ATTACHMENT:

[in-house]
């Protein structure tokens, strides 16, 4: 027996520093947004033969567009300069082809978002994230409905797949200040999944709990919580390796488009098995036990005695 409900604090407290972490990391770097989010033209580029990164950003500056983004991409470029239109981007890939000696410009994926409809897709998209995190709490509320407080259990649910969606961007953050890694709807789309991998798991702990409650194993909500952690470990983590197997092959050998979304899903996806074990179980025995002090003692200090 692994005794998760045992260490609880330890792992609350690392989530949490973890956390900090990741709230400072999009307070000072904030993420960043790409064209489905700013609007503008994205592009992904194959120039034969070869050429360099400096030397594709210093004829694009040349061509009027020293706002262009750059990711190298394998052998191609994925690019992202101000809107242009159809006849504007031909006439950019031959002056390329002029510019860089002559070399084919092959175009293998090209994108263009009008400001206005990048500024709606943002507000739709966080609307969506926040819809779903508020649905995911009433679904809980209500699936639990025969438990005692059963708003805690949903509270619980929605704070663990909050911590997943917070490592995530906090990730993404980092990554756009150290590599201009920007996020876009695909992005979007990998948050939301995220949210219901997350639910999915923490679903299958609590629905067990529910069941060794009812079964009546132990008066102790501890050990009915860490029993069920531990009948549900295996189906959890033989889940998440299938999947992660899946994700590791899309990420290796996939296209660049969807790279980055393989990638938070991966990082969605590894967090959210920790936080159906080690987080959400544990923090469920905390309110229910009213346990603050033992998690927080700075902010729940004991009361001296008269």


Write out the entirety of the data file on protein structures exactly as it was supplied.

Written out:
[in-house]
């Protein structure tokens, strides 16, 4: 027996520093947004033969567009300069082809978002994230409905797949200040999944709990919580390796488009098995036990005695 409900604090407290972490990391770097989010033209580029990164950003500056983004991409470029239109981007890939000696410009994926409809897709998209995190709490509320407080259990649910969606961007953050890694709807789309991998798991702990409650194993909500952690470990983590197997092959050998979304899903996806074990179980025995002090003692200090 692994005794998760045992260490609880330890792992609350690392989530949490973890956390900090990741709230400072999009307070000072904030993420960043790409064209489905700013609007503008994205592009992904194959120039034969070869050429360099400096030397594709210093004829694009040349061509009027020293706002262009750059990711190298394998052998191609994925690019992202101000809107242009159809006849504007031909006439950019031959002056390329002029510019860089002559070399084919092959175009293998090209994108263009009008400001206005990048500024709606943002507000739709966080609307969506926040819809779903508020649905995911009433679904809980209500699936639990025969438990005692059963708003805690949903509270619980929605704070663990909050911590997943917070490592995530906090990730993404980092990554756009150290590599201009920007996020876009695909992005979007990998948050939301995220949210219901997350639910999915923490679903299958609590629905067990529910069941060794009812079964009546132990008066102790501890050990009915860490029993069920531990009948549900295996189906959890033989889940998440299938999947992660899946994700590791899309990420290796996939296209660049969807790279980055393989990638938070991966990082969605590894967090959210920790936080159906080690987080959400544990923090469920905390309110229910009213346990603050033992998690927080700075902010729940004991009361001296008269």